June 25, 2019
Clinical Contributors to this Story
A. Bettina Lopez-Lam, MS, CCC-SLP contributes to topics such as Speech-Language Pathology.
Having trouble breathing is always a scary experience. But if you’ve been diagnosed with asthma, and your inhaler doesn’t help during these attacks, it can be frustrating, too.
Patients experiencing asthma symptoms can be misdiagnosed when in fact they are suffering from vocal cord dysfunction (VCD).
VCD is an abnormal narrowing of the larynx. “It’s a dysfunction of the vocal cords where the cords actually close up when a patient breathes in, making the patient feel like they can’t breathe in and are being strangled,” says A. Bettina Lopez-Lam, MS, CCC-SLP, senior speech-language pathologist, Bayshore Medical Center.
VCD causes many of the same symptoms as asthma:
- Shortness of breath
- Chronic cough
- Chest and throat tightness
- Trouble breathing
But the hallmark of VCD compared to asthma is trouble getting air in and tightness that feels like choking or suffocation.
What Causes Vocal Cord Dysfunction?
Common triggers that cause VCD include high-intensity exercise, postnasal drip and reflux. “My primary VCD caseload consists of either respiratory patients, anxiety-ridden patients or athletes,” Bettina says.
Oftentimes, VCD attacks occur in high-stress situations, like when an athlete is training for a high-profile competition or being recruited to compete at the collegiate level. “If you have a lot of anxiety on your plate, it can be more difficult to remember to relax, breathe properly using the diaphragm and keep your body up straight,” Bettina says. “Not doing these things can create upper-body tension and bring on VCD.”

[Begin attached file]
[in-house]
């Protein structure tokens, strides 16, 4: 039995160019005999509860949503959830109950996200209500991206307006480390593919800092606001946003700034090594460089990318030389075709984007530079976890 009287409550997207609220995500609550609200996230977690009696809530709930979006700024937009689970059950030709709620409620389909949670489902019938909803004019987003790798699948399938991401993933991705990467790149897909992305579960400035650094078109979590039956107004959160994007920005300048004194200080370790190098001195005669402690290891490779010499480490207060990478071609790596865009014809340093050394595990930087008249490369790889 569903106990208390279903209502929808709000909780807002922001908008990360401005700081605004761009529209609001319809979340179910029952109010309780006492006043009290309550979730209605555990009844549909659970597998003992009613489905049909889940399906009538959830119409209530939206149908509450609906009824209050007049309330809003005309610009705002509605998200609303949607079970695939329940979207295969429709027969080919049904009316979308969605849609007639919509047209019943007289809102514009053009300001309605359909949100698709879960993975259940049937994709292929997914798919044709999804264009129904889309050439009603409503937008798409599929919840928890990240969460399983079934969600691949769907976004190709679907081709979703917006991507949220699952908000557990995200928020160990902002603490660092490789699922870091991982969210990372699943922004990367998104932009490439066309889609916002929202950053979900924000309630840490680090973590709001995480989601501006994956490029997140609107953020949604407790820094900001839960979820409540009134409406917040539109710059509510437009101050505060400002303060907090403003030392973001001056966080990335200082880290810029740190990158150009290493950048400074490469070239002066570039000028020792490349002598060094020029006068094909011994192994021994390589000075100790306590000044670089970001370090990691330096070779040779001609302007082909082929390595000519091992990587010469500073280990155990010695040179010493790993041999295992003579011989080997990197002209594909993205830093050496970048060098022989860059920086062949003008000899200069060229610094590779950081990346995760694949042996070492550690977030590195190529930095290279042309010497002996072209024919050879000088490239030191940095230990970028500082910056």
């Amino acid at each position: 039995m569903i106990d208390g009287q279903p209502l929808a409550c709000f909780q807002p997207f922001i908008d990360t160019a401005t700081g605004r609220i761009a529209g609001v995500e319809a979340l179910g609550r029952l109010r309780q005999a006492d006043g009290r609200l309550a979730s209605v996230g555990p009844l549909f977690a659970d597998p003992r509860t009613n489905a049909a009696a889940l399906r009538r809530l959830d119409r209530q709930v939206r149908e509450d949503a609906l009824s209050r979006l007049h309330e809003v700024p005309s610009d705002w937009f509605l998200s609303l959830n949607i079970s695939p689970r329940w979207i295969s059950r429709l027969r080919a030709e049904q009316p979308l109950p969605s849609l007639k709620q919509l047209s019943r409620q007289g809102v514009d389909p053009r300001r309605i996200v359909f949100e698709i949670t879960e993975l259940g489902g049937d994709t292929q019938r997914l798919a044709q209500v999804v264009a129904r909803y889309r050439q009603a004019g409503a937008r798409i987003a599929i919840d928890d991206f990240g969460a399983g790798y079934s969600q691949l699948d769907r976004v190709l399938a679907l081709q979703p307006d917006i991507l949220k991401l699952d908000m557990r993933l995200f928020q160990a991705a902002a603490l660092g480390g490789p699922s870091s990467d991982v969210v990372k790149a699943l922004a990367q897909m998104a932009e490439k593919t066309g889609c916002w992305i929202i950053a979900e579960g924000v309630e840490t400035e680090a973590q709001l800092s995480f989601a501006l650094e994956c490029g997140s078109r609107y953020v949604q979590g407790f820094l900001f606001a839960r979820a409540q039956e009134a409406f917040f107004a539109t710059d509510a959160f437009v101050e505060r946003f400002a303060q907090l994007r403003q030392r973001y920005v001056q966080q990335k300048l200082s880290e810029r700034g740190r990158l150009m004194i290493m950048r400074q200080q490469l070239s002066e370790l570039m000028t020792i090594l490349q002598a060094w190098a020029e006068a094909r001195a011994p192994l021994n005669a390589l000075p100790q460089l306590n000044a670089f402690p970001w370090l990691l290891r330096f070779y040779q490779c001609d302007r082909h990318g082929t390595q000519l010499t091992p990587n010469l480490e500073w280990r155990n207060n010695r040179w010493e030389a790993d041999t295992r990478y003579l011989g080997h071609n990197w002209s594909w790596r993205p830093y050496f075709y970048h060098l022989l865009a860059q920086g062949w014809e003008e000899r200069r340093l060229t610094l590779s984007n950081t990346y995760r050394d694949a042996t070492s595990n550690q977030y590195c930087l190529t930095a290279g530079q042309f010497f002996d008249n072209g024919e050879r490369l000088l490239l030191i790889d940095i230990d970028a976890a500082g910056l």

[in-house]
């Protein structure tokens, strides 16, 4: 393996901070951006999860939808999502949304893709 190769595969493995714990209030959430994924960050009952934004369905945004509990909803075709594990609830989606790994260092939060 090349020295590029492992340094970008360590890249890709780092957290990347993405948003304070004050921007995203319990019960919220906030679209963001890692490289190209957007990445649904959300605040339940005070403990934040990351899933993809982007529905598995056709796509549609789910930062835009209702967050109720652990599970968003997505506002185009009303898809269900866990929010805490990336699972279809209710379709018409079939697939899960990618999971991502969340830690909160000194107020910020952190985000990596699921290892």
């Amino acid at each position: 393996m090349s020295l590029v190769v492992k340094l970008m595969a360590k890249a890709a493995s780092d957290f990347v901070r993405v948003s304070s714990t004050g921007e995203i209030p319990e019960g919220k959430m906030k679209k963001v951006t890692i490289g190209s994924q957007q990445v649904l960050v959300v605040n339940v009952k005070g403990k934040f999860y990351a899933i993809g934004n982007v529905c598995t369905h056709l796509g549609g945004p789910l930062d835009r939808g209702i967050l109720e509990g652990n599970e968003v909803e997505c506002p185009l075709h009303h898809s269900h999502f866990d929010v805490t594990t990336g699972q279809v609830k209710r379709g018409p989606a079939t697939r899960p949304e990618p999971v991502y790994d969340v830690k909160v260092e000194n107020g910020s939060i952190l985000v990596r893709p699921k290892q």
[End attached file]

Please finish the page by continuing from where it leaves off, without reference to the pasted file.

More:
VCD patients misdiagnosed with asthma often see their symptoms improve at first by using an inhaler. “But the inhaler is causing a placebo effect,” Bettina says. “You relax because you think the inhaler is working, which reduces anxiety and helps you breathe properly. But eventually that inhaler isn’t going to work.”
Bettina thinks she may have experienced VCD as a child. “I was the one who could never run the mile in gym class,” she says. “Inhalers didn’t help, and doctors kept calling it asthma. Years later, after I learned proper breathing techniques, I can do cardio without any problems.”
How Vocal Cord Dysfunction Is Treated
With VCD, medications do not help. Only a specific relaxation regimen and breathing techniques can heal it.
Bettina’s typical treatment plan for VCD patients begins with an evaluation, where she asks questions to understand a patient’s anxiety and stress level. “I try to see what situations might have led to the VCD symptom flareup,” she says. “I also watch them as they’re talking to me to see their posture and I feel their upper-body muscles.”
During subsequent sessions, Bettina teaches stretches and massages to help with relaxation, and shows proper breathing techniques where breathing is focused from the diaphragm. For athletes, she might even take them for a run outside or on a treadmill to put these techniques to practice.
Typically VCD can be treated in two to six weeks, depending on the patient.
How to Prevent Vocal Cord Dysfunction
VCD can reoccur in patients who have gone through treatment. “But prevention is all about behavioral changes—remembering to relax, keep your body up straight and use your diaphragm to breathe,” Bettina says. “VCD symptom flareups can happen again, but usually patients just need a reminder of the techniques they’ve learned.”
To make an appointment with Bettina Lopez-Lam, please call 732-739-5955, or find a speech pathologist at a rehabilitation center near you.
The material provided through HealthU is intended to be used as general information only and should not replace the advice of your physician. Always consult your physician for individual care.